Posted by Hopwood Wendy
Date: 11th March 2020
Peter Donegan is one of Australia’s most respected sports presenters and commentators with a career that has covered the full spectrum of world sport. But it is with athletics, and in particular the Stawell Gift, Peter has become synonymous. 2020 will be Peter’s 24th Stawell Gift and he shared some highlights with us from those years on the front line.
Why do you think the Stawell Gift is so special?
The fact that the event has been in existence since 1878, and hasn’t changed all that much over the journey is part of its appeal. There’s a certain charm about Central Park as well – those beautiful old gates, the wooden grandstand, the manicured grass. And the fact that it’s a handicap gives rise to the possibility of a dreamer still being able to beat a star.
What are your personal highlights from Stawell?
Anyone who was there in 2005 to see Josh Ross win from scratch will never forget it. The roar that went up as he crossed the line still gives me tingles when I see it again, 15 years on.
Which event has stood out for you and why?
My first trip to Stawell was back in 1987 when Russell Elliott won. It gave me a first-hand look at this event I’d heard so much about as a kid. And so then, I was hooked.
Top 3 moments from the time you have covered the Stawell Gift?
As I’ve said, Ross the Boss in ‘05 has to be top of the tree, but here are three others.
The story of Scott Antonich’s identical twin brother walking into the betting ring with a pie and a beer not long before the ‘88 Gift Final, prompting the bookies to push the odds out before they unleashed, and eventually cleaned up, is part of the folklore of the event.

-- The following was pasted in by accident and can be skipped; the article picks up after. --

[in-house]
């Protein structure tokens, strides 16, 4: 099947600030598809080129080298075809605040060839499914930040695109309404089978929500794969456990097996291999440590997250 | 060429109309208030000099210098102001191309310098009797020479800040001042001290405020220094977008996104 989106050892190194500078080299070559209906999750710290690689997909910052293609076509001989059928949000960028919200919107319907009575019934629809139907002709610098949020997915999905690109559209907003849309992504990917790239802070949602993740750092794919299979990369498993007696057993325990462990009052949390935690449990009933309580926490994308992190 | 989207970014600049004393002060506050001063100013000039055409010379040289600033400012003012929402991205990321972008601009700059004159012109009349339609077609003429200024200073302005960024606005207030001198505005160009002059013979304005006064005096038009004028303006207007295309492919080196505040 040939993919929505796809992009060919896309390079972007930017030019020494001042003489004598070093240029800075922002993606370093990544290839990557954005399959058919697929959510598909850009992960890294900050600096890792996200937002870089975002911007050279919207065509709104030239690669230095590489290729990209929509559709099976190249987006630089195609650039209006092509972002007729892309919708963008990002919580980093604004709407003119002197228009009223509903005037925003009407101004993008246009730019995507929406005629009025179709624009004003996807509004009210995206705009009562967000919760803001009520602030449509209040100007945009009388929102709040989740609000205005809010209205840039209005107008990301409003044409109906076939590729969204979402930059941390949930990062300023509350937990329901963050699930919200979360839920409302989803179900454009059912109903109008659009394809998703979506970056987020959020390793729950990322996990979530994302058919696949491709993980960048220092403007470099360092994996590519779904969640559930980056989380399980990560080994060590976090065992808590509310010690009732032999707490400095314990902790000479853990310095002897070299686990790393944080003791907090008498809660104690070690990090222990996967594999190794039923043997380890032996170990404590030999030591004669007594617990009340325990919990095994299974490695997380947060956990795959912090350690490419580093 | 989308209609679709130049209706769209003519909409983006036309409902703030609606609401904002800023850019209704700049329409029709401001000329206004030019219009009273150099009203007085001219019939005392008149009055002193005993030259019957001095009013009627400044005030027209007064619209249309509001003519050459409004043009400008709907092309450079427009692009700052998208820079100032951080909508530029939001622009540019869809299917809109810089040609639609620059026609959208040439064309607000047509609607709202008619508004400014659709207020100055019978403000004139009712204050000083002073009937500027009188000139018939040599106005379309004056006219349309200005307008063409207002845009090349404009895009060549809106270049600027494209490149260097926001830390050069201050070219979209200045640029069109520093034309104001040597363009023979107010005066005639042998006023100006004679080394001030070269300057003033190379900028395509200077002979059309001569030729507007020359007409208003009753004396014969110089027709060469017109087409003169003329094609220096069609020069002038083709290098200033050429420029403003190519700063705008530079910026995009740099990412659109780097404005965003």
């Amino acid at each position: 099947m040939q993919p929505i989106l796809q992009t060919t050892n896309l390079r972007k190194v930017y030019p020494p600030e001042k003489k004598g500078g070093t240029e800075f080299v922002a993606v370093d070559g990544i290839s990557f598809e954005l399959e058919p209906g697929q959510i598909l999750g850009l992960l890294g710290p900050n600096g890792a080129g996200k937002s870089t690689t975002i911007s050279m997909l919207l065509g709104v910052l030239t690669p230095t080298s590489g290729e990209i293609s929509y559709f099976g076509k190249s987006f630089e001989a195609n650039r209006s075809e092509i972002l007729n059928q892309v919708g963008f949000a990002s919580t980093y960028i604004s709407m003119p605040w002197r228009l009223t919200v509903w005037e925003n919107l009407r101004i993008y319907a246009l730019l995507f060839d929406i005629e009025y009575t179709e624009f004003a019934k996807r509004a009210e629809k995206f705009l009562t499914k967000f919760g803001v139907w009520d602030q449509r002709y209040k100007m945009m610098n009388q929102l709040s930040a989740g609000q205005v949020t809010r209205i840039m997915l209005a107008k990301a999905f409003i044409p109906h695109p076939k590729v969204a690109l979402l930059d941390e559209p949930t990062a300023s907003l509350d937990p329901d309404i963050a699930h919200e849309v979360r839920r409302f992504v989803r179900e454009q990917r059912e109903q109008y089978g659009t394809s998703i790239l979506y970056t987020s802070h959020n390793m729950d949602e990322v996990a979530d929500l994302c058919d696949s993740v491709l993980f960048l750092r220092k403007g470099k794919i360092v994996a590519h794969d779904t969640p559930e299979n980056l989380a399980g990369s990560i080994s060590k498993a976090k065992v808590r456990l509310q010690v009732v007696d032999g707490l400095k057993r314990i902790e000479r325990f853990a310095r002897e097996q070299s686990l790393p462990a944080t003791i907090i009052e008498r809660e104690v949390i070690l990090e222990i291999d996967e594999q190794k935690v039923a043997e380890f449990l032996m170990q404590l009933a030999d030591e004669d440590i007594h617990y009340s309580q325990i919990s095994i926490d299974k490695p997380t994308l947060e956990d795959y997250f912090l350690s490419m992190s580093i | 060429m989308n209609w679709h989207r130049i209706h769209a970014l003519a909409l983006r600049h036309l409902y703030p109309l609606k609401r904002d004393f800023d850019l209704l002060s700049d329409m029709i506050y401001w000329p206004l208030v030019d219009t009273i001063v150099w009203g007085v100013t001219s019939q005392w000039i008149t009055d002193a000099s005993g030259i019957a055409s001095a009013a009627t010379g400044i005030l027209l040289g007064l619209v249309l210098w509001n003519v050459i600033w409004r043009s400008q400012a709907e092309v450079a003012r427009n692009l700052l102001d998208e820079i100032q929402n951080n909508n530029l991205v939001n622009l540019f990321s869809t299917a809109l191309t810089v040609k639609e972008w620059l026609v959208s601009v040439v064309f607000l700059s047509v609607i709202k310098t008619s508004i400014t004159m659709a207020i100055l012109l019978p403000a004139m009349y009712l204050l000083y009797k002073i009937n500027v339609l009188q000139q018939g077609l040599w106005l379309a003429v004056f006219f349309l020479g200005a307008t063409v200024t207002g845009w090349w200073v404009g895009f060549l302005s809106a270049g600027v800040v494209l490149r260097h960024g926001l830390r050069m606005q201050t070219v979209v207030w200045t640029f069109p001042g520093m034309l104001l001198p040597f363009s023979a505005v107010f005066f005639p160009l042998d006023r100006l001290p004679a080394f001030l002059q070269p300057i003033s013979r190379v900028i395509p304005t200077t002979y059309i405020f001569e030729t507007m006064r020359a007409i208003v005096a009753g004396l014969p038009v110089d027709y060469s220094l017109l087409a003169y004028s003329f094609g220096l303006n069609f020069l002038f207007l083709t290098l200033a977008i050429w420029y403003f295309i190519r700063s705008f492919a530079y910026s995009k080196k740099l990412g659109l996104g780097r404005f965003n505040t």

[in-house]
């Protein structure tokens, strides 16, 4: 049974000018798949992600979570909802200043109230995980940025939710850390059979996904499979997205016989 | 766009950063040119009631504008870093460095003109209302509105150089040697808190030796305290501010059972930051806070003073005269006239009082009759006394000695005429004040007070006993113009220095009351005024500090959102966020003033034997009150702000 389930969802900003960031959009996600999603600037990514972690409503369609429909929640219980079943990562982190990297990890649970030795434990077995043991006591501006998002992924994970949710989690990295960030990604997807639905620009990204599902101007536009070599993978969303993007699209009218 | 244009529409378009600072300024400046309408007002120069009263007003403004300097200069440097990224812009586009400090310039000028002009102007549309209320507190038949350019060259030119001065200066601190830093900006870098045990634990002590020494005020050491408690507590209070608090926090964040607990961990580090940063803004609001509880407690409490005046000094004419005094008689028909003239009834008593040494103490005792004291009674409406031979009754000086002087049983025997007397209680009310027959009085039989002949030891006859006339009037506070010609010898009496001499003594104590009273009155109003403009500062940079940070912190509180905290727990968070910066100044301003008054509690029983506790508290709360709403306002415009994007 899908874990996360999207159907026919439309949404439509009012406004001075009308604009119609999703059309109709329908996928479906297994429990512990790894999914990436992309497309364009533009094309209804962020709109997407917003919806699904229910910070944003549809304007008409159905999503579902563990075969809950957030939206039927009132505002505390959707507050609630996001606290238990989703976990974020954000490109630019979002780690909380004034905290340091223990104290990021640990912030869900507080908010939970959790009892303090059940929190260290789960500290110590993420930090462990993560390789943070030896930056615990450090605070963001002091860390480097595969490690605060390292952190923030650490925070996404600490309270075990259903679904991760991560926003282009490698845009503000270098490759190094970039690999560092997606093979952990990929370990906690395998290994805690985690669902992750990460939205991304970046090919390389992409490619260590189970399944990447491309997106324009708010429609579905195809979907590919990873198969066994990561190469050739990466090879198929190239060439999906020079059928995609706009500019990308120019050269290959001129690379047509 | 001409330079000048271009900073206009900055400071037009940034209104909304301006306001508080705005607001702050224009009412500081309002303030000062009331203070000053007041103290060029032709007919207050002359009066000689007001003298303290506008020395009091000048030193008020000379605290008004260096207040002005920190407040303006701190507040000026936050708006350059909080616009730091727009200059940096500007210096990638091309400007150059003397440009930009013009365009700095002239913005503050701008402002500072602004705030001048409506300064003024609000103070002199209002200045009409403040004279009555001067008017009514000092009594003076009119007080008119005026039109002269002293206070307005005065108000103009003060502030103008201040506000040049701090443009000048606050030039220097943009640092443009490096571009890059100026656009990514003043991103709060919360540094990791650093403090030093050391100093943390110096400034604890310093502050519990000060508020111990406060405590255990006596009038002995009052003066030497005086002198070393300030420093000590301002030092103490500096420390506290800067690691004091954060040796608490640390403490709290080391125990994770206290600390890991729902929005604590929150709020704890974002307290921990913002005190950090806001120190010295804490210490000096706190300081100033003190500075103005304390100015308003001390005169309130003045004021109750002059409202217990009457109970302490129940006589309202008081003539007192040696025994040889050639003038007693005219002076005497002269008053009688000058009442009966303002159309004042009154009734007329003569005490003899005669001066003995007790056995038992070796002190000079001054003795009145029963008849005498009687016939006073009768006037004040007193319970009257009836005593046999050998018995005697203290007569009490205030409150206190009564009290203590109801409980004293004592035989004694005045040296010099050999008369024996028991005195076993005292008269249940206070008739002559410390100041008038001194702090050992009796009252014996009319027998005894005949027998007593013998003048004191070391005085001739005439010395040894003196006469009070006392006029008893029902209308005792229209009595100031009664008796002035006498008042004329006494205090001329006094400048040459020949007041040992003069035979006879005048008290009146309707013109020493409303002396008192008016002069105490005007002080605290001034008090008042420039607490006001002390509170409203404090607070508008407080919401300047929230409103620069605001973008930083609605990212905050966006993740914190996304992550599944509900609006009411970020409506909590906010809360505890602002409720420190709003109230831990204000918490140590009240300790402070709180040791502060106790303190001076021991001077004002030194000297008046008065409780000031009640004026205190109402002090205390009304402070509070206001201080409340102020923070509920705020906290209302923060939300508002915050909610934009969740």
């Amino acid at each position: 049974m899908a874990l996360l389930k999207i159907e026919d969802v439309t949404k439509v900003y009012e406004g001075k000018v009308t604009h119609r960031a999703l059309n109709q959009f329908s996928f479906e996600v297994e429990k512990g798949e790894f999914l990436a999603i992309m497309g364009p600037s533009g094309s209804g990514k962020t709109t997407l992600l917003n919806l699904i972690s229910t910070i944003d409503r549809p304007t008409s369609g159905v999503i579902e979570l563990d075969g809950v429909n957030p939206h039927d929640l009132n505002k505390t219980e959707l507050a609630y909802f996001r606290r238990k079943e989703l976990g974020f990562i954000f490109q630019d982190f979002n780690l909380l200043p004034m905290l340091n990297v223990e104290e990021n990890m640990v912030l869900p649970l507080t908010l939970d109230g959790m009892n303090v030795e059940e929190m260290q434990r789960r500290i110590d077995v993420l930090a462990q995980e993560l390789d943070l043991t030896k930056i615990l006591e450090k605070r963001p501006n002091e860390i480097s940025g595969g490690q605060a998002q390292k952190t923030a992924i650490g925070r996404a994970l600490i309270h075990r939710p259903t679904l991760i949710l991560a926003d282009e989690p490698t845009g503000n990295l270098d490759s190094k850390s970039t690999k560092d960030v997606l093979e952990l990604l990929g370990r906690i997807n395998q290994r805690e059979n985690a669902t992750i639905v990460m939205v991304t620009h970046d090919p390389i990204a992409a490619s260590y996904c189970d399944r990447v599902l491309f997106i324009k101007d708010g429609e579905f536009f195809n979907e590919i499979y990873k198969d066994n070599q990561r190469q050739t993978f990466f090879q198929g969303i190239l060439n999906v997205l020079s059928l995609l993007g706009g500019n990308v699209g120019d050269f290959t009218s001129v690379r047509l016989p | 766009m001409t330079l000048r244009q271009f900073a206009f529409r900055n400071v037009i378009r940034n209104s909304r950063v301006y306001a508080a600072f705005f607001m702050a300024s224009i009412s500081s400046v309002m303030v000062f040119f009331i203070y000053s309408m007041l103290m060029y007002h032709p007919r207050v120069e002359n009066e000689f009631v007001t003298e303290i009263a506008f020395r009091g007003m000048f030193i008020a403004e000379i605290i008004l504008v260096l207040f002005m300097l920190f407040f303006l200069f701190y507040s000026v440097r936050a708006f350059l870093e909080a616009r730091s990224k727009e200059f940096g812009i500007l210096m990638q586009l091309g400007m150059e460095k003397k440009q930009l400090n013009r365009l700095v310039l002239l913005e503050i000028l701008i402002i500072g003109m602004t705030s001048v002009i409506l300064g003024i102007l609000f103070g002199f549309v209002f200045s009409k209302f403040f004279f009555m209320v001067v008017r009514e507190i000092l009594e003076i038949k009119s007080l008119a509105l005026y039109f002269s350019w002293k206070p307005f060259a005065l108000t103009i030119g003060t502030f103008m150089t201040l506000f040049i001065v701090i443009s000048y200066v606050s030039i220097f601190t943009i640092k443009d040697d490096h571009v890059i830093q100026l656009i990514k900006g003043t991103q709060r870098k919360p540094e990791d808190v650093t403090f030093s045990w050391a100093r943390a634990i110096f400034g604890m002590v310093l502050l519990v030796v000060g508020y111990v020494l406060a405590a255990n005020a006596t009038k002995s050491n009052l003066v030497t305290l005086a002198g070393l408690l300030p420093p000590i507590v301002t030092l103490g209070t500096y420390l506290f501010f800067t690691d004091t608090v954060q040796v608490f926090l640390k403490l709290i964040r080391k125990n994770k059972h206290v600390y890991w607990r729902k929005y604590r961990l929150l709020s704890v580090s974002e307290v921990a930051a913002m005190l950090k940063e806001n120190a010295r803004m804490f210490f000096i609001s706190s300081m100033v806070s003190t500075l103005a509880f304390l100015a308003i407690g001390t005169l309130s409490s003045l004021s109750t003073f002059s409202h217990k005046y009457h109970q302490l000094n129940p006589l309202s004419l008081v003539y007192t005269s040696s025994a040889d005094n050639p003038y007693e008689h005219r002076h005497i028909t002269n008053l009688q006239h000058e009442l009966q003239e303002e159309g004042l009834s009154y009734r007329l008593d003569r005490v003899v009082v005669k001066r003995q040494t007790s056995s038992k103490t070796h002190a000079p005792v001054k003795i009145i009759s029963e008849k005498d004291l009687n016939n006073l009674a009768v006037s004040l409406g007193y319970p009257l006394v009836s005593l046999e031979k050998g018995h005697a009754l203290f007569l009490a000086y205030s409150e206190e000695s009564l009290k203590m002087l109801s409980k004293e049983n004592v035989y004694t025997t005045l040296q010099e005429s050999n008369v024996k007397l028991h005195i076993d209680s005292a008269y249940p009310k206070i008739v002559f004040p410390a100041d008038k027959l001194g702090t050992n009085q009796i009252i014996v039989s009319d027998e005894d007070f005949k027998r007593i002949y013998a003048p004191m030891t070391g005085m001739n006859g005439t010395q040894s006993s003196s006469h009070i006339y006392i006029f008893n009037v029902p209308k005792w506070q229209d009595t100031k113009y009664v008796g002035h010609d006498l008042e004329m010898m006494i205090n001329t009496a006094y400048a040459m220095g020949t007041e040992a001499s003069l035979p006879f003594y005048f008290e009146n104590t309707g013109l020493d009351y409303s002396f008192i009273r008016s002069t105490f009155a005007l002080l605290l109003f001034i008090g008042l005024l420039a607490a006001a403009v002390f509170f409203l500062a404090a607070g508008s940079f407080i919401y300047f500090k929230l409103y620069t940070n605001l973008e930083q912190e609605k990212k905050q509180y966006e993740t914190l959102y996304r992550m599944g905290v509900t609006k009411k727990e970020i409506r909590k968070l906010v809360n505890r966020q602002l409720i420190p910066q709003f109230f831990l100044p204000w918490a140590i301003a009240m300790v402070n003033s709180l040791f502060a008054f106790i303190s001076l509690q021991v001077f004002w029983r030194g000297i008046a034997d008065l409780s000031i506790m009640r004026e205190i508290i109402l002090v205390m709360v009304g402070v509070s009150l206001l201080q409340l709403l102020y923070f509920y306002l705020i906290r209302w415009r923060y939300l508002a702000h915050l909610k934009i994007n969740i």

The drama which followed the ‘89 gift that Simon McIntyre won remains vivid in my memory. There was a protest that went for I think close to 90 minutes. We were on BTV6, live throughout that time, and nothing was happening apart from the hearing, which was behind closed doors. I have no idea what we talked about, but somehow, we made it through to the announcement that the protest had been dismissed. The late Chris Perry, the ‘82 Gift winner, was beside me that day, and we miss him enormously.
And one of my other fond memories was seeing Anna Pasquali win the Lorraine Donnan 40m a couple of years ago, and finally secure a Stawell sash, after years of trying. Her interview with Richo after the race was just brilliant. It epitomised what Stawell means to so many people, it’s been a huge part of their lives.
What are you looking forward to this year?
The same as every year. Breakfast in the main street where the Gift winners are immortalised with footpath plaques in the Walk of Fame, then turning up to Central Park with Mel Gainsford-Taylor to watch another chapter unfold. And more often than not, the story behind the victory will have some sort of romanticism behind it.
How long have you been associated/working with the Stawell Gift?
2020 will be my 24th Stawell Gift, and my 23rd call (I hosted the coverage in 1988 when Scott Antonich won, but didn’t call that year). I did three in the 80’s and have now been there every year since Jarrem Pearce won as a 16-year-old in 2000.
Anything else you’d like to add?
Easter Monday every year at Stawell is without doubt the most lively three hours of television I’ve ever been involved with. Between 15 and 20 events, all in rapid succession, over distances ranging from 120 to 1600 metres (or a mile as the old timers know “the Herb”). It’s equal parts exhilarating and draining. And it’s always a privilege.
Posted by Hopwood Wendy
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